But when the opportunity to work for both Impact and Bellator came along, Lawal was all about jumping at the opportunity — first to admit that it's not as much about brand loyalty for him as it is the almighty dollar.
"Let's put it like this: The door's closed [with Strikeforce or the UFC]," Lawal said. "If someone comes to me with something that makes sense and is a good deal, I'm going to take the best deal. Right now, Bellator and Impact Wrestling is the best deal I could possibly get — and I'm glad I chose it."
Bellator, TNA and Spike are glad he chose it, too, though it may take some sorting out in the early going to see just which one of those three entities is most glad he came on board.
Bellator CEO Bjorn Rebney can't use Lawal until his NSAC suspension is up. So until then, he'll have to watch his new poster boy doing "works" with the likes of Hulk Hogan, Kurt Angle and Sting.
"It's a first-of-its kind opportunity and it took the right kind of person to put this together," Rebney said. "[It takes] someone who had the wherewithal and history to play in both realms at the same time. As a fan, taking my CEO hat off, I can't wait to see this all unfold."
TNA will get first crack at Lawal's talents after, president Dixie Carter said, he gets some pro wrestling training with TNA's developmental branch, Ohio Valley Wrestling, in Louisville.
"When Mo became available, to have somebody with the unbelievable wrestling credentials he has — and his personality is off the charts … I'm looking at him now and he's got a big ol' smile on his face. He's excited," Carter said.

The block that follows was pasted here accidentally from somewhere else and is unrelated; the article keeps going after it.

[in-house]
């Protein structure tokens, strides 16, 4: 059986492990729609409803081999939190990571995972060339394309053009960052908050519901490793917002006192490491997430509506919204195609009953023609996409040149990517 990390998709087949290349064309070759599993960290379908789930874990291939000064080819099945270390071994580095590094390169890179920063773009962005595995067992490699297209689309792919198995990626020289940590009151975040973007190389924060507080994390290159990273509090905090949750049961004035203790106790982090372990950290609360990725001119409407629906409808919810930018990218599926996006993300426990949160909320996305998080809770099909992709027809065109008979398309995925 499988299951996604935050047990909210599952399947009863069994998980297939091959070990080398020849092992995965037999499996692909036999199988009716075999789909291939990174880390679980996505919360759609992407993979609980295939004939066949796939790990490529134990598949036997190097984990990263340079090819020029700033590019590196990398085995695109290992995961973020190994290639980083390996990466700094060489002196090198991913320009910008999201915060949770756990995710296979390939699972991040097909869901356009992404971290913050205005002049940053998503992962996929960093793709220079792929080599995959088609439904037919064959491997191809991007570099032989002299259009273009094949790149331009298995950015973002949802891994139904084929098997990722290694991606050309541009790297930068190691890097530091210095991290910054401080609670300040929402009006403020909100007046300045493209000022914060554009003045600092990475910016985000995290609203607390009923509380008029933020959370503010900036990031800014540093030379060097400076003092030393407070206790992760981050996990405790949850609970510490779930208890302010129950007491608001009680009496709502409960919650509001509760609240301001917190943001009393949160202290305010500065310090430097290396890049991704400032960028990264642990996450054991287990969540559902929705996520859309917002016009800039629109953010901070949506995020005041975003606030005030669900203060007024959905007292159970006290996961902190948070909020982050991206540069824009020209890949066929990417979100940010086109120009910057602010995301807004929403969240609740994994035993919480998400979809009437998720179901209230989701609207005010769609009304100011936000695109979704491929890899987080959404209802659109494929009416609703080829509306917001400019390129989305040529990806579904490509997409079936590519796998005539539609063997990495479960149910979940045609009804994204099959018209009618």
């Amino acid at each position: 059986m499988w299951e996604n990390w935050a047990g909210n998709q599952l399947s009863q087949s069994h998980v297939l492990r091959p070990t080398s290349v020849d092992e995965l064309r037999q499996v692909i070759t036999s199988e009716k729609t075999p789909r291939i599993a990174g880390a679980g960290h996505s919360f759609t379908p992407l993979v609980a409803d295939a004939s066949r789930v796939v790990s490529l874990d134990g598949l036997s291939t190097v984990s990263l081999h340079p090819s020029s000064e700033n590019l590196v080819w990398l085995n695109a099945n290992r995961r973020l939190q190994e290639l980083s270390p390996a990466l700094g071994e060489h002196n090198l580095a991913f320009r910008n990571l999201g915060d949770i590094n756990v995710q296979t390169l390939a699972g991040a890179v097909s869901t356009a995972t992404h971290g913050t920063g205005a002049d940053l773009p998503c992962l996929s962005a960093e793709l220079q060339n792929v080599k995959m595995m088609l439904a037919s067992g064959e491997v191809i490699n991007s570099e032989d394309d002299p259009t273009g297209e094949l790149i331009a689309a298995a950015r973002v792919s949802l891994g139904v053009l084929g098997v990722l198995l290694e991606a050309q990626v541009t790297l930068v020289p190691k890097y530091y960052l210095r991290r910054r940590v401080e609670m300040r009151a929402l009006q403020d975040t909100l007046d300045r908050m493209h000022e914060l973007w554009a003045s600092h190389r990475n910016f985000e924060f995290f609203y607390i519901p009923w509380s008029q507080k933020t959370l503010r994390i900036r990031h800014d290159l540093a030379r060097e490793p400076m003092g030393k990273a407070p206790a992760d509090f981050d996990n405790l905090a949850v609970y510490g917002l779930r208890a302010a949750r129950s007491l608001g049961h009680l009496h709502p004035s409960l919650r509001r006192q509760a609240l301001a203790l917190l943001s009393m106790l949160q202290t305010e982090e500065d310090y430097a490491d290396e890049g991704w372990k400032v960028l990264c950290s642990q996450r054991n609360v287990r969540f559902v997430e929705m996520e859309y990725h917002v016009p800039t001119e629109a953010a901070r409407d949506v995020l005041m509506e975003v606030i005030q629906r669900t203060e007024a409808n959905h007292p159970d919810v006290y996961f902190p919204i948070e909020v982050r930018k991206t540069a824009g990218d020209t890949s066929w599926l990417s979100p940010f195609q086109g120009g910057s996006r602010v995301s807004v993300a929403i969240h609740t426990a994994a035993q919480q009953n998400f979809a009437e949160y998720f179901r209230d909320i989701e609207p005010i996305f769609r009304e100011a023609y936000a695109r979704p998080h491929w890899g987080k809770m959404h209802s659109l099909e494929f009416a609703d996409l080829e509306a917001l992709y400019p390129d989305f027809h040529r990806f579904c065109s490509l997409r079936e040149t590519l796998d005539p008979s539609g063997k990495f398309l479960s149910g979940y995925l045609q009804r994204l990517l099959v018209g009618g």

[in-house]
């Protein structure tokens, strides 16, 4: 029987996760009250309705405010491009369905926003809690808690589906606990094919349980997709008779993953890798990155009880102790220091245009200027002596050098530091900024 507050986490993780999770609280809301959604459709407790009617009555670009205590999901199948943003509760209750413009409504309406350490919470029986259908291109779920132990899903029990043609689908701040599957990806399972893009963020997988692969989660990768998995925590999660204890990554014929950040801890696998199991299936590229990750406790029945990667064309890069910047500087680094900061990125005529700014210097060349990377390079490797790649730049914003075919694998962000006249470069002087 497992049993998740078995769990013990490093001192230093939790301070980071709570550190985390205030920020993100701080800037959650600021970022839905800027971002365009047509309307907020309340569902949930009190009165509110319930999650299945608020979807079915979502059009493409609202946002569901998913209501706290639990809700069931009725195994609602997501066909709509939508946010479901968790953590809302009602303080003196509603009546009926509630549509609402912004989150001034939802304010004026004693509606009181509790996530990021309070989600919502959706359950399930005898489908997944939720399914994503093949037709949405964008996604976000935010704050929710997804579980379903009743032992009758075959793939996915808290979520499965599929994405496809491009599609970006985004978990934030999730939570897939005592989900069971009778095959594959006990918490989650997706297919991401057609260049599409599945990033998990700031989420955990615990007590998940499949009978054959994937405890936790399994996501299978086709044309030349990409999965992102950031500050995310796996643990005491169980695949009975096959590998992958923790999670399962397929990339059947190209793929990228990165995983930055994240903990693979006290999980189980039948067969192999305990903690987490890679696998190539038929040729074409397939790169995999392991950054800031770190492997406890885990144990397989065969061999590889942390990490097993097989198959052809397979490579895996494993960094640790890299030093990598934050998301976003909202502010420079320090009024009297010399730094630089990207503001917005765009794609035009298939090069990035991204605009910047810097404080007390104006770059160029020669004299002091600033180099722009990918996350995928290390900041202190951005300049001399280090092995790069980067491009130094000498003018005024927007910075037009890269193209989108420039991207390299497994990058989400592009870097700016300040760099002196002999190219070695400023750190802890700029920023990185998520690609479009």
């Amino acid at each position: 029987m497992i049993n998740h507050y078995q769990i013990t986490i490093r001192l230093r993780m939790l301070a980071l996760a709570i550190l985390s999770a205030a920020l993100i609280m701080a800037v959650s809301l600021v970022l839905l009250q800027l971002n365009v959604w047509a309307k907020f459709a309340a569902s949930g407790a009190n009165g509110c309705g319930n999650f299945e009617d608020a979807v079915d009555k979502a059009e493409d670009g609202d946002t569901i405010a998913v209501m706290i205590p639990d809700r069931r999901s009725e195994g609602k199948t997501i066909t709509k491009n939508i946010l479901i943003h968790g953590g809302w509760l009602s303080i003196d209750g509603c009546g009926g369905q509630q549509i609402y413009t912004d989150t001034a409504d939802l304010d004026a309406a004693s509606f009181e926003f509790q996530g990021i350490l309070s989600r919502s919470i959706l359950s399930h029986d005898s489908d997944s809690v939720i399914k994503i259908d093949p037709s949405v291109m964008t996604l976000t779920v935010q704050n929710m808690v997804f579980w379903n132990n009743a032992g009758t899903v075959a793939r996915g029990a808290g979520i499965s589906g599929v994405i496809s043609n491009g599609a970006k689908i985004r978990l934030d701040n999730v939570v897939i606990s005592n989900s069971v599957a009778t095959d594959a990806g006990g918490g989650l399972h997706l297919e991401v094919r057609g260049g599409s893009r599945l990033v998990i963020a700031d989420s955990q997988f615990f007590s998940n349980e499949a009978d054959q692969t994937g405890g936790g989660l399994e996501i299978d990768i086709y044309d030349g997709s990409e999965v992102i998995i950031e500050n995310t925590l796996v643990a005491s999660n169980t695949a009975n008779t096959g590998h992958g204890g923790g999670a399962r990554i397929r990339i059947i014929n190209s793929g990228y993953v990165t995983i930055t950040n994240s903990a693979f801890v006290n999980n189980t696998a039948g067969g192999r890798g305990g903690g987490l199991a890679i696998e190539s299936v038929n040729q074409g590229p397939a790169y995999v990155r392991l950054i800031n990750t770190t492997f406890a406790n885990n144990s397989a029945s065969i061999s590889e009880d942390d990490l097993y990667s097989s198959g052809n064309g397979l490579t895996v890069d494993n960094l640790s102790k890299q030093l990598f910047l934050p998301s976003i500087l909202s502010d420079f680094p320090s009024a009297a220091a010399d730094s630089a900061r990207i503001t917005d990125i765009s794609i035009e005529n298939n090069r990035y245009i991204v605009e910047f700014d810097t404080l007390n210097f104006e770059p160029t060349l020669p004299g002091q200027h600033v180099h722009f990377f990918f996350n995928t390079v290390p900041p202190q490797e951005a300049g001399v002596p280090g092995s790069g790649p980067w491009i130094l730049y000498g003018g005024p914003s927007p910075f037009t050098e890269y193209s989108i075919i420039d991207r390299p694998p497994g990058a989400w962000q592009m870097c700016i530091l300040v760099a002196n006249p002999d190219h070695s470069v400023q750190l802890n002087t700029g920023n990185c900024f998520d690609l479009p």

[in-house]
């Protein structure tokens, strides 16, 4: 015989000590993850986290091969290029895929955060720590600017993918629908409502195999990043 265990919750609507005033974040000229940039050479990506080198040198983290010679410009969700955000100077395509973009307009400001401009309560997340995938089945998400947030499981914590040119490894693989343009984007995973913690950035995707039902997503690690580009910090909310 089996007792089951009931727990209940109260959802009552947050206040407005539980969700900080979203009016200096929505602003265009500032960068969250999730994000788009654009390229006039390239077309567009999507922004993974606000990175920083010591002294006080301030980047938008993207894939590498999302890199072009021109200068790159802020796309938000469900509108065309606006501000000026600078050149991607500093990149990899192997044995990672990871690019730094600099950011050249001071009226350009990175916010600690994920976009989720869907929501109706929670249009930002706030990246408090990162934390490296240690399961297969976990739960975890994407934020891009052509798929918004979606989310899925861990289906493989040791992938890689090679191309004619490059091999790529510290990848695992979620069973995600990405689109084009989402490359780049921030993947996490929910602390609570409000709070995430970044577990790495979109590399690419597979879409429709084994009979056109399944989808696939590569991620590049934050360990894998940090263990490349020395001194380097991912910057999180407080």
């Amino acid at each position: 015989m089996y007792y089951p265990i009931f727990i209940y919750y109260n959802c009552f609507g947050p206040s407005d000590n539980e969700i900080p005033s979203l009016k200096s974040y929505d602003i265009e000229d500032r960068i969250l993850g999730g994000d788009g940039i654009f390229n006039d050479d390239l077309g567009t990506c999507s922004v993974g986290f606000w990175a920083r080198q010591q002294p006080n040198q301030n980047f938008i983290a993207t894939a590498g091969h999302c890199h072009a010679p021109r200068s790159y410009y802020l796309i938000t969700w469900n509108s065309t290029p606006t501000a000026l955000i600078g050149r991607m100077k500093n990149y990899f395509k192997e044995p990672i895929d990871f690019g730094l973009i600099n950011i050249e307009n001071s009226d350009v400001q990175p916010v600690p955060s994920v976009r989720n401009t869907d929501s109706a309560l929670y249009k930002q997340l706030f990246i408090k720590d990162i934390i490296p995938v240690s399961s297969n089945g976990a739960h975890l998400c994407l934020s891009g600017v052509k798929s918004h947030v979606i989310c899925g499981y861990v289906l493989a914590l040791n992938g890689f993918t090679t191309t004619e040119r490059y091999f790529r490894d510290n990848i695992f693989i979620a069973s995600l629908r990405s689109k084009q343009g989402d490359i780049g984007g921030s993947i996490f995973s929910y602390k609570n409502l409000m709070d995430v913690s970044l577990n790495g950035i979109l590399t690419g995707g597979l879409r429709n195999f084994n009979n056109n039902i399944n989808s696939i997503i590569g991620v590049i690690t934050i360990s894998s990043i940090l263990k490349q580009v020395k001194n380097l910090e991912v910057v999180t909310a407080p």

And the TNA boss said she has no qualms about having to eventually share Lawal with Bellator.
"With Mo, I'm not worried that I won't get enough — I'm worried that he'll want too much," Carter said.
Lawal said he's open to as much work as his two bosses want him to. He said he plans on entering Bellator's next light heavyweight tournament, where he could win three fights and get a shot at the current champion. And in between, he'll be glad to go off the top rope if he has to.
"I'll enter the tournament and win the tournament and get that belt," Lawal said. "As far as the wrestling while fighting, whatever Dixie and Bjorn want to do, I'll do. I'm a workhorse."
MMA fighters have dabbled in pro wrestling before, of course. Most famously, former WWE star Brock Lesnar became the UFC heavyweight champion. And several other notable fighters, including Strikeforce heavyweight standout Josh Barnett, make occasional trips to Japan to pick up pro wrestling paychecks. But Lawal doing both at the same time, and under the same Viacom umbrella, is groundbreaking.
But will it be confusing for casual fans who might not make the distinction between Lawal's eventual pro wrestling persona on Spike TV and his legitimate fighting persona in Bellator? Rebney doesn't think so.
"We've found a guy in Mo who is able to transcend both of those different environments simultaneously – he's able to play in both of them," Rebney said. "I think it's going to work beautifully. I think the fans can differentiate and understand that one is one, and one is the other, and there is one guy in King Mo bouncing from one to the other. They become promoted and marketed with the amazing power of the Spike network behind them, but you can do two different things.
"When Bo Jackson played baseball, he never tackled anybody. Nobody ever said, 'Why aren't you tackling anyone?' Because they're two different arenas. I've got a lot of trust in our fan base."